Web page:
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By Concrete Playground
December 07, 2017

Sydney's Best New Restaurants of 2017

Honouring the best new additions to Sydney's restaurant scene this year.
By Concrete Playground
December 07, 2017


Honouring the best new additions to Sydney's restaurant scene this year.

It has been a tumultuous year for Sydney's hospitality scene. We've said farewell to some short-lived favourites — Bar Brosé, Eleven Bridge and The Antipodean to name a few — we've lamented the changes to the 457 visa and the hospitality sector's staff shortage and we continue to fight the lockout laws. But where there have been closures, innovative new ventures have risen from the ashes.

As we continue to attempt to define Australian cuisine, chefs continue to push the boundaries. We've seen (and tasted) black-pudding curry in a Thai restaurant located in a renovated tea building, eaten delicate Japanese fare served behind a police station and downed hash browns and kimchi toasties at a Korean cafe.

At Concrete Playground we encourage exploration and showcase innovation in our city every day, so we thought it fitting to reward those most talented vanguards pushing Sydney to be a better, braver city. And so, these six new restaurants — nominated in Concrete Playground's Best of 2017 Awards — are the Best New Restaurants of 2017.

  • 6

    Italian for pizza mother, Pizza Madre is about as close as we’re going to get to cozying up inside a pizza womb. The snug 35-seat eatery, is immediately inviting, radiating a pastel pink glow that spills out onto the corner of Marrickville’s busy Victoria Road.

    Pizza Madre is brought to you by the culinary legends behind cafe and pasta mecca, Two Chaps, and is similarly characterised by effortless simplicity — a handful of dishes done to perfection. Sourced by produce king Shane Roberts, the vegetarian ingredients are seasonal and exceptionally fresh. The drinks menu is short and sweet — a well selection of small-batch wines, beers by the (very) local brewery Grifter, and an all-Australian Negroni. The food menu is equally as concise. Each week, there are five or six pizzas on offer, which are shuffled, altered and revised based on the availability of local produce.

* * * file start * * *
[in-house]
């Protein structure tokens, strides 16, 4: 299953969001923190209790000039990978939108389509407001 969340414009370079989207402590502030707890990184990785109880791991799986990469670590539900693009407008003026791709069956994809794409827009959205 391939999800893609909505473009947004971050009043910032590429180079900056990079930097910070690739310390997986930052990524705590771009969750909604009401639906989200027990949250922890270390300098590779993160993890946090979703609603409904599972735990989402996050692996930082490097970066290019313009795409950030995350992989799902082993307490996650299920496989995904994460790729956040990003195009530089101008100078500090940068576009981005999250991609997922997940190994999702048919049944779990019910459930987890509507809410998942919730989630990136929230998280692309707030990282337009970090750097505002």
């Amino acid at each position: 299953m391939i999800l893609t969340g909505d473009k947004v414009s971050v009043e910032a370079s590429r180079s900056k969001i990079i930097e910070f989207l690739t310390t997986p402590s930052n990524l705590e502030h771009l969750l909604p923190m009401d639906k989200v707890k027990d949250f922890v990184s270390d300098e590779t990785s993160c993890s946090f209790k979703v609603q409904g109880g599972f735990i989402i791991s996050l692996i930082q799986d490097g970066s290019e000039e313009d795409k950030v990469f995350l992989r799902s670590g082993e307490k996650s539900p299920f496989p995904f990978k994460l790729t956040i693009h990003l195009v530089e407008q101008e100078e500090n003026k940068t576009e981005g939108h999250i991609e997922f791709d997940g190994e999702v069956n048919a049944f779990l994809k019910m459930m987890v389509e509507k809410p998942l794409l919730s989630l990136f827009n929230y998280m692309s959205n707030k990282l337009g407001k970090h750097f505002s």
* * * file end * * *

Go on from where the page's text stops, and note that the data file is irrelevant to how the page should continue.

• 5

    Sotto Sopra has a sun-dappled shopfront that welcomes its diners into a frenzy of rich sensory stimuli — the smell of freshly baked bread wafting down the stairs from the kitchen, the vibrant profile of Prosecco on the tongue, and the sounds of a whole bunch of Mediterranean chefs and waiters cracking jokes in their mother tongue while they work. If the traffic from Military Road wasn’t just behind outside, you’d be forgiven for thinking you’d just stepped through a wormhole and ended up on Italy’s southern coast.

    Rather than trying to break the mould, Sotto Sopra seems to be trying to reinforce the idea that, when it comes to traditional Italian cooking, the mould was pretty damn good to start with.

  • 4

    Moon Park is back by popular demand. The team behind the popular Redfern eatery has a new all-day diner that will both intrigue and delight. Nestled just below street level, where Bourke Street Bakery once stood, Paper Bird has wall-to-wall aqua and lashes of copper giving it a sophisticated yet retro feel.